George Will has a column in today’s Washington Post about the bill making it’s way through Congress to give the District of Columbia a vote in Congress which I wrote about last week. As only he can, Will deftly points out the real motivation behind this bill, and it has nothing to do with voting rights:
If Congress’s “exclusive legislation” power concerning the District can trump one constitutional provision, it can trump any provision: Congress could establish a religion, stifle free speech or authorize unreasonable searches and seizures in Washington. And if Congress’s power over the District allows it to award full House representation, why could it not also award two Senate seats? Today’s Congress is pressing House representation for the District partly because of that predictable next step: The District would be a reliable source of two Democratic senators.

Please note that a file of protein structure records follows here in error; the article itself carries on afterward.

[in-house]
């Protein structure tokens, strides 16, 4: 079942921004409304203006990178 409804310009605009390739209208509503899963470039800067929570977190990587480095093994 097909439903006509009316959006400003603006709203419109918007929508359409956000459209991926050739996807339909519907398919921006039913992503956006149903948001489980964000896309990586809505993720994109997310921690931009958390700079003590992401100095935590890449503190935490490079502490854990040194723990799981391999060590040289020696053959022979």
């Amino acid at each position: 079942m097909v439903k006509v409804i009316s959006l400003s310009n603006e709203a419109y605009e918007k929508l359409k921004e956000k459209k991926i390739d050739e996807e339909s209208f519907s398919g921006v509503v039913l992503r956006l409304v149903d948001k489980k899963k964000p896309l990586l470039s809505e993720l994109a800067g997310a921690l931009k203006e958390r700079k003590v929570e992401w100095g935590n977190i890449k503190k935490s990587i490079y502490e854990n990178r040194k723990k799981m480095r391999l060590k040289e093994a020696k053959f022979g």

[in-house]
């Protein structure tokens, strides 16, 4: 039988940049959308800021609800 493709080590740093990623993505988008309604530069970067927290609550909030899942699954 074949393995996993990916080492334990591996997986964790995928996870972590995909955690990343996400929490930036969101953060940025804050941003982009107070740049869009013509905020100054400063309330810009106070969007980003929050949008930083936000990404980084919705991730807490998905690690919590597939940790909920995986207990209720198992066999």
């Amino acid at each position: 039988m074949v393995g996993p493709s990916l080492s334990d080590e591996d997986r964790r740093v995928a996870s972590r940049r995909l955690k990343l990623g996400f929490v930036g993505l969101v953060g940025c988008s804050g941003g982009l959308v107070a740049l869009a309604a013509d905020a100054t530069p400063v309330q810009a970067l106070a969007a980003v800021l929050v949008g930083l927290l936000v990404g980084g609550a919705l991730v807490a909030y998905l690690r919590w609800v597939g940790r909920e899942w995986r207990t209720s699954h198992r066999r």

If majorities in both houses of today’s Congress want the fewer than 600,000 District residents to be fully represented, they can accomplish that with legislation shrinking the city to the core containing the major federal buildings and monuments, and giving the rest back to Maryland. Democrats are uninterested in that because it would not serve their primary objective of increasing their Senate seats.
So the next time you hear Steny Hoyer or some other member of the leadership talking about how this is all about voting rights, ask them why they feel like they have to violate the Constitution in order to give someone voting representation in Congress.